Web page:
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Is Regenerative Engineering the Future of Tissue, Organ Repair?

Professor Guillermo Ameer describes how the new field can develop practical solutions for transplant patients

Ameer's citrate-based polymer could potentially prevent oxidative stress.Ameer's citrate-based polymer could potentially prevent oxidative stress.

Over the past 65 years, organ transplants — considered the “gold standard” of surgery — have saved hundreds of thousands of lives. 

But what if we could bypass transplants, and instead repair existing organs or regrow new organs altogether?

That’s the goal of regenerative engineering, an emerging field that combines advanced materials science, developmental biology, physical sciences, and clinical translation to develop new tools to regenerate or reconstruct organs and complex tissues. In a recent issue of R&D Magazine, Professor Guillermo Ameer argues that this trans-disciplinary new field is the future of tissue and organ repair and potentially has the power to replace surgical transplants. Those interested in participating or monitoring the progress of regenerative engineering and medicine can join the Regenerative Engineering Society, a highly inclusive professional and community-oriented organization that spreads awareness about the potential impact of this new field on society.

Transplants difficult, costly

In the article, Ameer argues that the problems transplants cause are numerous:

  • Removing donor tissue causes pain, discomfort, and sometimes disfigurement in the donor
  • Not enough quality donor tissue is available
  • Transplanting tissue often requires multiple surgeries, accompanied by increasing healthcare costs
  • For the rest of their lives, transplant recipients must take immunosuppressant drugs to prevent their bodies from rejecting the implanted organs or tissues

Advanced materials could pave the way

Guillermo AmeerA pioneer in regenerative engineering, Ameer believes that biomaterials are an essential component to regenerating tissues. Engineered to interact with the human body, biomaterials could be used to create scaffolds for tissue engineering, coat or build safer medical devices, promote healing, and protect cells and genes. 

Ameer, who is the Daniel Hale Williams Professor of Biomedical Engineering and Surgery and director of Northwestern’s new Center for Advanced Regenerative Engineering, develops biomaterials for cardiovascular, orthopedic, urological, and diabetes applications. His work includes designing and evaluating biodegradable materials that promote tissue regeneration, accelerated wound healing, and restore function.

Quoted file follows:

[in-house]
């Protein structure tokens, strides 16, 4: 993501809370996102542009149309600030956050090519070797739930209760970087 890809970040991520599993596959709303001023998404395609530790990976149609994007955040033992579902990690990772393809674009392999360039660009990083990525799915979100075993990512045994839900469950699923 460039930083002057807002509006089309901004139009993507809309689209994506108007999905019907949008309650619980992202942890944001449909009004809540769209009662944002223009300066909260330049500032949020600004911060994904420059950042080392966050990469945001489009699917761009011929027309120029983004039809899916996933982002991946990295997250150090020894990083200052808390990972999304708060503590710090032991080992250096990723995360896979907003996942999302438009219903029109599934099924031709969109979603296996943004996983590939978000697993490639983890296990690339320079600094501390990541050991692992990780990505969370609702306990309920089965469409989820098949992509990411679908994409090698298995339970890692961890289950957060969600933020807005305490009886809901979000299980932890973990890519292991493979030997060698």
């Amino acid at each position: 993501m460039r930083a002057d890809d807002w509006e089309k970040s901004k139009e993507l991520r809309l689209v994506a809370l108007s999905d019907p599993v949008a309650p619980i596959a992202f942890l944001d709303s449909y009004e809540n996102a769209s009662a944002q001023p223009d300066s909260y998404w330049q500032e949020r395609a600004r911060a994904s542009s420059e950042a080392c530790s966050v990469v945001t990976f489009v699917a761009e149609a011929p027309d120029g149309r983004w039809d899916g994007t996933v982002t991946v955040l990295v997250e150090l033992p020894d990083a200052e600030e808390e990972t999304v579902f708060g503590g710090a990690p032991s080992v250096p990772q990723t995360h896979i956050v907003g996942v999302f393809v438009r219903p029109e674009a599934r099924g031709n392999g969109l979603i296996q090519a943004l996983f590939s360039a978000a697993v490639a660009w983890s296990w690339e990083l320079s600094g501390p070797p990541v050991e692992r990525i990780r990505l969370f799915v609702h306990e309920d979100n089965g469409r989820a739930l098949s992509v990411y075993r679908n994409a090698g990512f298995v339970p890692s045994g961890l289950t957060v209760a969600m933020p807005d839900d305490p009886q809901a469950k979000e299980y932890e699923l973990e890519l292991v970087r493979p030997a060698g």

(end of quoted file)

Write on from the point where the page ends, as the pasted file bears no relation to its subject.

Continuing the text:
Developing the right biomaterials, however, is tricky. The best candidates should be biodegradable, inexpensive, safe, elastic, and not complicate the potential product’s regulatory path to market.

“The vast majority of biodegradable medical products on the market are based on decades-old polymer technology that was originally introduced to fabricate biodegradable or resorbable sutures,” Ameer wrote. “This is due to the need for companies to be as conservative as possible to facilitate the regulatory approval of new products and reduce costs.”

Looking to citrus for biomaterials

Ameer’s laboratory has developed antioxidant, citrate-based biomaterials that can be used as a liquid or solid scaffold to regenerate new tissue and then break down and absorb into the body without negative side effects. The main component — citric acid — is produced in the body, readily available for purchase, and currently used in food, beverages, cosmetics, and pharmaceuticals. Because these materials are easy to fabricate, many laboratories around the world have adopted them for various applications.

After many researchers validated citrate-based biomaterials, Ameer noted the materials’ many benefits, including:

  • Compatibility with cells and blood
  • Ability to accelerate healing due to the material’s inherent antioxidant nature
  • A chemical structure that allows it to form bonds with other molecules to create chemical and physical networks
  • Fabrication can be done at low temperatures without the need for toxic catalysts
  • Tunable elasticity and fluorescence, which allows broad versatility
  • Ability to conform to the shape and depth of a wound
  • Potential to be formulated into 3D-printable “inks” to print structures at high resolution

“The exciting new field of regenerative engineering will require the development of innovative materials that can be scaled up and meet several criteria for functionality and regulatory approval,” Ameer concluded. “Citrate-based biomaterials are a powerful example to how biomaterials science and engineering can play an important role toward that goal.”